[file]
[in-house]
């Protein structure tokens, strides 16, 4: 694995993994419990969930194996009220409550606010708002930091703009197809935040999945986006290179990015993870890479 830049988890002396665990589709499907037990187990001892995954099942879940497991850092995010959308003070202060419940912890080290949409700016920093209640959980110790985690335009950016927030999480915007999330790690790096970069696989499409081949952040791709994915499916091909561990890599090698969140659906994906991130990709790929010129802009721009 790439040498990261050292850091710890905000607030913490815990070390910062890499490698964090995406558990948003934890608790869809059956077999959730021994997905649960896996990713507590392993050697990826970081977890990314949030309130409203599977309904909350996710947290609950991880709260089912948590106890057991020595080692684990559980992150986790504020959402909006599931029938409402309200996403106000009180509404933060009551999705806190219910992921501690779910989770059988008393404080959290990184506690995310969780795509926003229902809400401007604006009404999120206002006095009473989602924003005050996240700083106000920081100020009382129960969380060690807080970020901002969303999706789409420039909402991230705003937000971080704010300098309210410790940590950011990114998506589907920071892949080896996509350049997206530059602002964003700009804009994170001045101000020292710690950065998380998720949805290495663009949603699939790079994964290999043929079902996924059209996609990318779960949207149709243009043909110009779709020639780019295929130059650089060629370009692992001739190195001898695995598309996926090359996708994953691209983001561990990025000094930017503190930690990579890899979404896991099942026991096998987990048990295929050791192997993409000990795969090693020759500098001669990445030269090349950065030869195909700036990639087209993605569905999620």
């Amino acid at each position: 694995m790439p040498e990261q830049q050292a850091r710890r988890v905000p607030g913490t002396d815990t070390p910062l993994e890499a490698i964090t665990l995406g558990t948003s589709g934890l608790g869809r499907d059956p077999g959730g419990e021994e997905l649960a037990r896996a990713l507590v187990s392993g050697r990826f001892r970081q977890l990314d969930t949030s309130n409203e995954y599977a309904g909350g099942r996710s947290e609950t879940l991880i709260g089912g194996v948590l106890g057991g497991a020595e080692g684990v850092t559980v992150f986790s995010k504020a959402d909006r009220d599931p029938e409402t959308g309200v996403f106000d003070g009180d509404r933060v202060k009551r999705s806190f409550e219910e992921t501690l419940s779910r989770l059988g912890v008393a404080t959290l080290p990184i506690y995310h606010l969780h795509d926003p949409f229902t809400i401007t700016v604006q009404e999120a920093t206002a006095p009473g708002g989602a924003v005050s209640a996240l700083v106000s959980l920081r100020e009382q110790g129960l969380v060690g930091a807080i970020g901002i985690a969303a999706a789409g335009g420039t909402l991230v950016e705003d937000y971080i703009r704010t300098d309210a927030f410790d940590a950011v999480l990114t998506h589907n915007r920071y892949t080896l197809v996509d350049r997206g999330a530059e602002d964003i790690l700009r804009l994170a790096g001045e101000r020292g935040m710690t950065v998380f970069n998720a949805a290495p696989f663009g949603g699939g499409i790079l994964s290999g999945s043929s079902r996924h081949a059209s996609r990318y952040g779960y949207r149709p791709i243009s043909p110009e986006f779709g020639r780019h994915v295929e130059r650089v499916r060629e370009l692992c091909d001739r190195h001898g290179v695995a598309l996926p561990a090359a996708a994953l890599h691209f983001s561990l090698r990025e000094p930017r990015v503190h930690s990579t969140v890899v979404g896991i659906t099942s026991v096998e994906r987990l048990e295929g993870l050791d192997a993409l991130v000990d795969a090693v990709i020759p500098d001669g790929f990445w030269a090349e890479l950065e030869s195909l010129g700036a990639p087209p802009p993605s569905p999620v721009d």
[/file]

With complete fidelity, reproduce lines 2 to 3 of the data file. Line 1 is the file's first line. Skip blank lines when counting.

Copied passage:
């Protein structure tokens, strides 16, 4: 694995993994419990969930194996009220409550606010708002930091703009197809935040999945986006290179990015993870890479 830049988890002396665990589709499907037990187990001892995954099942879940497991850092995010959308003070202060419940912890080290949409700016920093209640959980110790985690335009950016927030999480915007999330790690790096970069696989499409081949952040791709994915499916091909561990890599090698969140659906994906991130990709790929010129802009721009 790439040498990261050292850091710890905000607030913490815990070390910062890499490698964090995406558990948003934890608790869809059956077999959730021994997905649960896996990713507590392993050697990826970081977890990314949030309130409203599977309904909350996710947290609950991880709260089912948590106890057991020595080692684990559980992150986790504020959402909006599931029938409402309200996403106000009180509404933060009551999705806190219910992921501690779910989770059988008393404080959290990184506690995310969780795509926003229902809400401007604006009404999120206002006095009473989602924003005050996240700083106000920081100020009382129960969380060690807080970020901002969303999706789409420039909402991230705003937000971080704010300098309210410790940590950011990114998506589907920071892949080896996509350049997206530059602002964003700009804009994170001045101000020292710690950065998380998720949805290495663009949603699939790079994964290999043929079902996924059209996609990318779960949207149709243009043909110009779709020639780019295929130059650089060629370009692992001739190195001898695995598309996926090359996708994953691209983001561990990025000094930017503190930690990579890899979404896991099942026991096998987990048990295929050791192997993409000990795969090693020759500098001669990445030269090349950065030869195909700036990639087209993605569905999620």
């Amino acid at each position: 694995m790439p040498e990261q830049q050292a850091r710890r988890v905000p607030g913490t002396d815990t070390p910062l993994e890499a490698i964090t665990l995406g558990t948003s589709g934890l608790g869809r499907d059956p077999g959730g419990e021994e997905l649960a037990r896996a990713l507590v187990s392993g050697r990826f001892r970081q977890l990314d969930t949030s309130n409203e995954y599977a309904g909350g099942r996710s947290e609950t879940l991880i709260g089912g194996v948590l106890g057991g497991a020595e080692g684990v850092t559980v992150f986790s995010k504020a959402d909006r009220d599931p029938e409402t959308g309200v996403f106000d003070g009180d509404r933060v202060k009551r999705s806190f409550e219910e992921t501690l419940s779910r989770l059988g912890v008393a404080t959290l080290p990184i506690y995310h606010l969780h795509d926003p949409f229902t809400i401007t700016v604006q009404e999120a920093t206002a006095p009473g708002g989602a924003v005050s209640a996240l700083v106000s959980l920081r100020e009382q110790g129960l969380v060690g930091a807080i970020g901002i985690a969303a999706a789409g335009g420039t909402l991230v950016e705003d937000y971080i703009r704010t300098d309210a927030f410790d940590a950011v999480l990114t998506h589907n915007r920071y892949t080896l197809v996509d350049r997206g999330a530059e602002d964003i790690l700009r804009l994170a790096g001045e101000r020292g935040m710690t950065v998380f970069n998720a949805a290495p696989f663009g949603g699939g499409i790079l994964s290999g999945s043929s079902r996924h081949a059209s996609r990318y952040g779960y949207r149709p791709i243009s043909p110009e986006f779709g020639r780019h994915v295929e130059r650089v499916r060629e370009l692992c091909d001739r190195h001898g290179v695995a598309l996926p561990a090359a996708a994953l890599h691209f983001s561990l090698r990025e000094p930017r990015v503190h930690s990579t969140v890899v979404g896991i659906t099942s026991v096998e994906r987990l048990e295929g993870l050791d192997a993409l991130v000990d795969a090693v990709i020759p500098d001669g790929f990445w030269a090349e890479l950065e030869s195909l010129g700036a990639p087209p802009p993605s569905p999620v721009d």